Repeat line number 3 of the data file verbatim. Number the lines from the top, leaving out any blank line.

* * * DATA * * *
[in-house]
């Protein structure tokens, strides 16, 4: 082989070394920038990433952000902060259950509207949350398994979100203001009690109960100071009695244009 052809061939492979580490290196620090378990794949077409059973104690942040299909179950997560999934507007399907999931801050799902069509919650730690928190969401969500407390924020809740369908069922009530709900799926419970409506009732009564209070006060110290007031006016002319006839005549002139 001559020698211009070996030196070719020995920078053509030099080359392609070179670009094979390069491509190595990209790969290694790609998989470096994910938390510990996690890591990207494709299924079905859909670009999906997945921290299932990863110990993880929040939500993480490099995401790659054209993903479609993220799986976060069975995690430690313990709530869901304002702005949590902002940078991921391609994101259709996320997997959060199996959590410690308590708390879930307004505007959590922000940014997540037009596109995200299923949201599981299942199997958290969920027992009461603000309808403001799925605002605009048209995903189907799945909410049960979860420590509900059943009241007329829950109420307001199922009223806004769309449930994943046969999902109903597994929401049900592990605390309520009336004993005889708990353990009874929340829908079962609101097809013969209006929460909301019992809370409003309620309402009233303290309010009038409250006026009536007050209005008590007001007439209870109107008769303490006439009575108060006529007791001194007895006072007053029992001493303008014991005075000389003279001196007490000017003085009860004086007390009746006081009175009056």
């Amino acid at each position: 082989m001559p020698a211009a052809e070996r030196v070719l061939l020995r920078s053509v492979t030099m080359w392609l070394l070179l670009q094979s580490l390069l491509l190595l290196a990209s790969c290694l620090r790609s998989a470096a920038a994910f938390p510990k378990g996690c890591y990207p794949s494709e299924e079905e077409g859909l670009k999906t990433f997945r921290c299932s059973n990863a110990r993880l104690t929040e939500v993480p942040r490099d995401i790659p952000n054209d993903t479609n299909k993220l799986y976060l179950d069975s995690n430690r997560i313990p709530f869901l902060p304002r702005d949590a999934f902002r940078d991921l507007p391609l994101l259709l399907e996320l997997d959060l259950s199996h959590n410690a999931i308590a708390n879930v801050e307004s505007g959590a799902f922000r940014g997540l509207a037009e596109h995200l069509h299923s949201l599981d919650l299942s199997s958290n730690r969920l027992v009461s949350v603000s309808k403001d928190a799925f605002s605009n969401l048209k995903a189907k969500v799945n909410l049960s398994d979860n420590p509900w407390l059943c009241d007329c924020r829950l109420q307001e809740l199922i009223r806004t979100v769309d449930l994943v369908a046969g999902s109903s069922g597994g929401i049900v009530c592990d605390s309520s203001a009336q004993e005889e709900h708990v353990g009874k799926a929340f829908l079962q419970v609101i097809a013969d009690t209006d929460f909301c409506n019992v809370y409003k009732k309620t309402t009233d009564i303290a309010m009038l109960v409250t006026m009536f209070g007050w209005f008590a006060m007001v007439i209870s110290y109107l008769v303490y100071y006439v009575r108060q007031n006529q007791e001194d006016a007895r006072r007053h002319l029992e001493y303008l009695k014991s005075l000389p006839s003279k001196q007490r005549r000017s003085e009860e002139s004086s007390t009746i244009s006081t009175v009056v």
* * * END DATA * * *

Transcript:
């Amino acid at each position: 082989m001559p020698a211009a052809e070996r030196v070719l061939l020995r920078s053509v492979t030099m080359w392609l070394l070179l670009q094979s580490l390069l491509l190595l290196a990209s790969c290694l620090r790609s998989a470096a920038a994910f938390p510990k378990g996690c890591y990207p794949s494709e299924e079905e077409g859909l670009k999906t990433f997945r921290c299932s059973n990863a110990r993880l104690t929040e939500v993480p942040r490099d995401i790659p952000n054209d993903t479609n299909k993220l799986y976060l179950d069975s995690n430690r997560i313990p709530f869901l902060p304002r702005d949590a999934f902002r940078d991921l507007p391609l994101l259709l399907e996320l997997d959060l259950s199996h959590n410690a999931i308590a708390n879930v801050e307004s505007g959590a799902f922000r940014g997540l509207a037009e596109h995200l069509h299923s949201l599981d919650l299942s199997s958290n730690r969920l027992v009461s949350v603000s309808k403001d928190a799925f605002s605009n969401l048209k995903a189907k969500v799945n909410l049960s398994d979860n420590p509900w407390l059943c009241d007329c924020r829950l109420q307001e809740l199922i009223r806004t979100v769309d449930l994943v369908a046969g999902s109903s069922g597994g929401i049900v009530c592990d605390s309520s203001a009336q004993e005889e709900h708990v353990g009874k799926a929340f829908l079962q419970v609101i097809a013969d009690t209006d929460f909301c409506n019992v809370y409003k009732k309620t309402t009233d009564i303290a309010m009038l109960v409250t006026m009536f209070g007050w209005f008590a006060m007001v007439i209870s110290y109107l008769v303490y100071y006439v009575r108060q007031n006529q007791e001194d006016a007895r006072r007053h002319l029992e001493y303008l009695k014991s005075l000389p006839s003279k001196q007490r005549r000017s003085e009860e002139s004086s007390t009746i244009s006081t009175v009056v």